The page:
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Tuesday - Saturday
10:00am - 4:00pm

The New Gainesville Chautauqua

The theme for the inaugural season of the New Gainesville Chautauqua, ‘Becoming America’, explores how our nation came to be and how it changes in response to the needs – and actions – of its people. The citizens, indeed icons, presented over the course of the series – Patrick Henry, Abigail Adams, Harriet Tubman - will each tell a part of the story of America’s development using their own perspectives from the nation’s Colonial beginnings and War for Independence, through the creation of its Constitution and Bill of Rights, to country’s ongoing rededication to freedom and equality brought about by the fiery crucible of Civil War.

Presented in the History Center Amphitheatre. Doors open at 6 p.m.,  performances at 7 p.m.

Admission is $5 for the public, free for History Center members


NEGAHC Presents: Patrick Henry from North East Georgia History Cente on Vimeo.

June 14 – Patrick Henry, portrayed by the History Center’s Curator of Education Ken Johnston

July 12 – Abigail Adams, portrayed by Colonial Williamsburg’s Abigail Schumann

August 9 – Harriet Tubman, portrayed by History Center Associate Artist Chiara Richardson

What is "Chautauqua"?

Chautauqua was an adult and family education movement that was highly popular in the late 19th and early 20th centuries – its name comes from where the programs were first produced at a campsite on the shores of Chautauqua Lake in New York State. Chautauqua assemblies expanded and spread throughout rural America until the mid-1920s. The Chautauqua brought entertainment and culture for the whole community, with speakers, teachers, musicians, entertainers, preachers and specialists of the day. At the turn of the century, Gainesville was home to an incredibly successful event, but it had fallen away by 1918.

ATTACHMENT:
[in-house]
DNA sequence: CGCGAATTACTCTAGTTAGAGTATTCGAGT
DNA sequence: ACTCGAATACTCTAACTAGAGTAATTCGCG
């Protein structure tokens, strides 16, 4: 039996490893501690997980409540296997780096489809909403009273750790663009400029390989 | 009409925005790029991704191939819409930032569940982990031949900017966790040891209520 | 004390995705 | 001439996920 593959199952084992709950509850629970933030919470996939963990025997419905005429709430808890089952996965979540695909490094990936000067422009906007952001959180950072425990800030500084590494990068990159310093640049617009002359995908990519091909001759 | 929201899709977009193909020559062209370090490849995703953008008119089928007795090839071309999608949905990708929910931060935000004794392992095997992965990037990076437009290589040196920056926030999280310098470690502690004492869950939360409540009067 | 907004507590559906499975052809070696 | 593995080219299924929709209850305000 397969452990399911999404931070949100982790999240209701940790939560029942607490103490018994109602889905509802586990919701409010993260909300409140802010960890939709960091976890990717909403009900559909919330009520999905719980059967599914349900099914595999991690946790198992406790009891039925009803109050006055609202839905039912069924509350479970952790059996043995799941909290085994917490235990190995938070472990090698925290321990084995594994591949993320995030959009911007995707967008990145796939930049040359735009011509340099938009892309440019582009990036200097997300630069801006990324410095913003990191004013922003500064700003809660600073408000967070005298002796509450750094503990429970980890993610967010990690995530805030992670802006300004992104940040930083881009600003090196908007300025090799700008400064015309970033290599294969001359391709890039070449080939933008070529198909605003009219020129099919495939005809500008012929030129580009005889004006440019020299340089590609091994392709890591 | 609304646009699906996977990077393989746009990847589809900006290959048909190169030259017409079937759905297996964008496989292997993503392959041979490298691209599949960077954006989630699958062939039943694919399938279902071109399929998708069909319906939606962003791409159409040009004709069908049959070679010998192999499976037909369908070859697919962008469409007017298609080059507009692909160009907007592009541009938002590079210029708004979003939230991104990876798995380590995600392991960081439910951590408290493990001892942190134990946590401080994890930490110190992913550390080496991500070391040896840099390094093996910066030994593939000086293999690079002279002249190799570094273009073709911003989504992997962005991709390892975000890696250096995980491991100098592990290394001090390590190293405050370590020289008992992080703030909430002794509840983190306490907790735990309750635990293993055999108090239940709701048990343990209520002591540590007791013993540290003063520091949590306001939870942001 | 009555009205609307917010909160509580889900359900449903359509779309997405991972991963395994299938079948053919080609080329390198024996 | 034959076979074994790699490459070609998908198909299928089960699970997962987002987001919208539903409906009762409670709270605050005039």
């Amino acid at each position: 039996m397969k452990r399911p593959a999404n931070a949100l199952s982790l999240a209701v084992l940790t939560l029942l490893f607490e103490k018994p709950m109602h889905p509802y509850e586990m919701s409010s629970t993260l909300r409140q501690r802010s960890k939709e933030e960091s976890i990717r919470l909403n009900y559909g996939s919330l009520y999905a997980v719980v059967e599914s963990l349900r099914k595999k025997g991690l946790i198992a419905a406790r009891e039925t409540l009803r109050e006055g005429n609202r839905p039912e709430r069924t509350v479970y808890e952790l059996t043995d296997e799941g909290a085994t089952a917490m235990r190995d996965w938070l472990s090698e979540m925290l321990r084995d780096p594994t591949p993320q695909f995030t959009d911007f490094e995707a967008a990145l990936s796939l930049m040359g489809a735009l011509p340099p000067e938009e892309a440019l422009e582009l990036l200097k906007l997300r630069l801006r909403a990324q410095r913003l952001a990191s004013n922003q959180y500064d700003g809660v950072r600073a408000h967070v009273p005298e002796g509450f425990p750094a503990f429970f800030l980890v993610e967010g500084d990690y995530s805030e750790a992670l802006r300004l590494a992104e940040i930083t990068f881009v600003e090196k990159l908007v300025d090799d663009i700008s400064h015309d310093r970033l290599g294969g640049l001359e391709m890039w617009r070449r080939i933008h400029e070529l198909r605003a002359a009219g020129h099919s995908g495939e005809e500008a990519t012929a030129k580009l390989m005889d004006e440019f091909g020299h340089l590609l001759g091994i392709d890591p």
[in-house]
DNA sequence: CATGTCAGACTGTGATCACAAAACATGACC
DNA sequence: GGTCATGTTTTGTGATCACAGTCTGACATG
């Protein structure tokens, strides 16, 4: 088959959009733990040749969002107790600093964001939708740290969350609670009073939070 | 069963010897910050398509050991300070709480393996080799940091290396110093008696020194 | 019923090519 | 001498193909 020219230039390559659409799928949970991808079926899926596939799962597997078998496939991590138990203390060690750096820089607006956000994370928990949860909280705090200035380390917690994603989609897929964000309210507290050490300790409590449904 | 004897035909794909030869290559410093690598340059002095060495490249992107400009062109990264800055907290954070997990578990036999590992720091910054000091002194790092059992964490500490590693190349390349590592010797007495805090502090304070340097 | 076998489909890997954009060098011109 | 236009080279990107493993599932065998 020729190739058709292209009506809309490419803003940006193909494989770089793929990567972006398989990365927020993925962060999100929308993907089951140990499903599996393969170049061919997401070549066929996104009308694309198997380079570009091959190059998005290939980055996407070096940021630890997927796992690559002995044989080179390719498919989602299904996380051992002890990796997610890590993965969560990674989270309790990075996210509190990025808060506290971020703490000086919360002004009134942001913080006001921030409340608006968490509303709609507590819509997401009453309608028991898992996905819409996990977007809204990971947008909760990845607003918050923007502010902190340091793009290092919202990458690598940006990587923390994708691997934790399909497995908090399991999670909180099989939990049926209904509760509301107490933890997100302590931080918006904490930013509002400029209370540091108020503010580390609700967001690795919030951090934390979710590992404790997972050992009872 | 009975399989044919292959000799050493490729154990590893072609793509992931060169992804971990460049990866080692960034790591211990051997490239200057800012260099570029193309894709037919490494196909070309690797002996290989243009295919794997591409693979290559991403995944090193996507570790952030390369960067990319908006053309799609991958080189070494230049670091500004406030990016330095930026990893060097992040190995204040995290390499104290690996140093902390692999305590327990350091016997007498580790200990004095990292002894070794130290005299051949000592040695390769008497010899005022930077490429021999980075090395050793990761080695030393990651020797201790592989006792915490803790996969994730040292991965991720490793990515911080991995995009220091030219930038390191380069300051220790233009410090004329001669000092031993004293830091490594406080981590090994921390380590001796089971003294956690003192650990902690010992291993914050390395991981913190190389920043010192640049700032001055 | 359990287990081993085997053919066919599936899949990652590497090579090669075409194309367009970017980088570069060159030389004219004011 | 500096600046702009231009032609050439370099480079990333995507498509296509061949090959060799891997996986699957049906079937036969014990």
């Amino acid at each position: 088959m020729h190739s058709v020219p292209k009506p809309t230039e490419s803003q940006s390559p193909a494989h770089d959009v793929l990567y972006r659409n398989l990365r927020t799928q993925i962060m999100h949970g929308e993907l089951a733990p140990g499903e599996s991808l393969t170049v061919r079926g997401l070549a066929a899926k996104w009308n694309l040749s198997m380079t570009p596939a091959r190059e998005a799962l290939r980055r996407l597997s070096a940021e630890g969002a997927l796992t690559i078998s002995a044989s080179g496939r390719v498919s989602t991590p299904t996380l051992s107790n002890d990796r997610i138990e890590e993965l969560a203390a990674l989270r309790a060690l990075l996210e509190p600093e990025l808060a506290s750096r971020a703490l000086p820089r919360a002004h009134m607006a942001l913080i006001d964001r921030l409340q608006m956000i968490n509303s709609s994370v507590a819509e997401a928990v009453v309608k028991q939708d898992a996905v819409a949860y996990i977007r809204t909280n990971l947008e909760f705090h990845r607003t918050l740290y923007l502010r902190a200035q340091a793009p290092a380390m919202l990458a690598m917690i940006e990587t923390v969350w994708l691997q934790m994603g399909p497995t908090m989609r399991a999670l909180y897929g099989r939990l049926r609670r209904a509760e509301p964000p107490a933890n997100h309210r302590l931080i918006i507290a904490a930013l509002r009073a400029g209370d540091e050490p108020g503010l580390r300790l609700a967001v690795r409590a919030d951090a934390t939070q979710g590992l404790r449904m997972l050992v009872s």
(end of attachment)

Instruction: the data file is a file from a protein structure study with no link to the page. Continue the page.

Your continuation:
Now, it's back!  The History Center is proud to present the New Gainesville Chautauqua, a summer series of Living History Character performances taking place at our regular Forums during the months of June, July, and August. 

Series Details

June 14 – Patrick Henry – 'Empire or Liberty?'

It is June of 1788, and the recently independent United States are debating the new Constitution of the United States, with Patrick Henry, the noted Patriot, arguing for rejecting, not ratifying, the document and the government it would establish – since as written it does not sufficiently protect the rights of the people.

July 12 – Abigail Adams – 'Times in Which a Genius Would Wish to Live'

In the waning months of 1800 Abigail Adams has learned the results of the Presidential election – often referred to as the ‘Revolution of 1800’, in which her husband John was defeated by Thomas Jefferson – and reflects on affairs both public and private as witnessed by her during the United States’ founding generation.

August 9 – Harriet Tubman – 'Never Lost a Passenger'

In 1870 Harriet Tubman, after publication of the first biography about her the previous year, reflects on her life as former slave, abolitionist, conductor on the Underground Railroad network, and scout and spy for the US military during the Civil War – and looks ahead to the cause of Women’s Suffrage, which she has embraced as the next chapter of her life.

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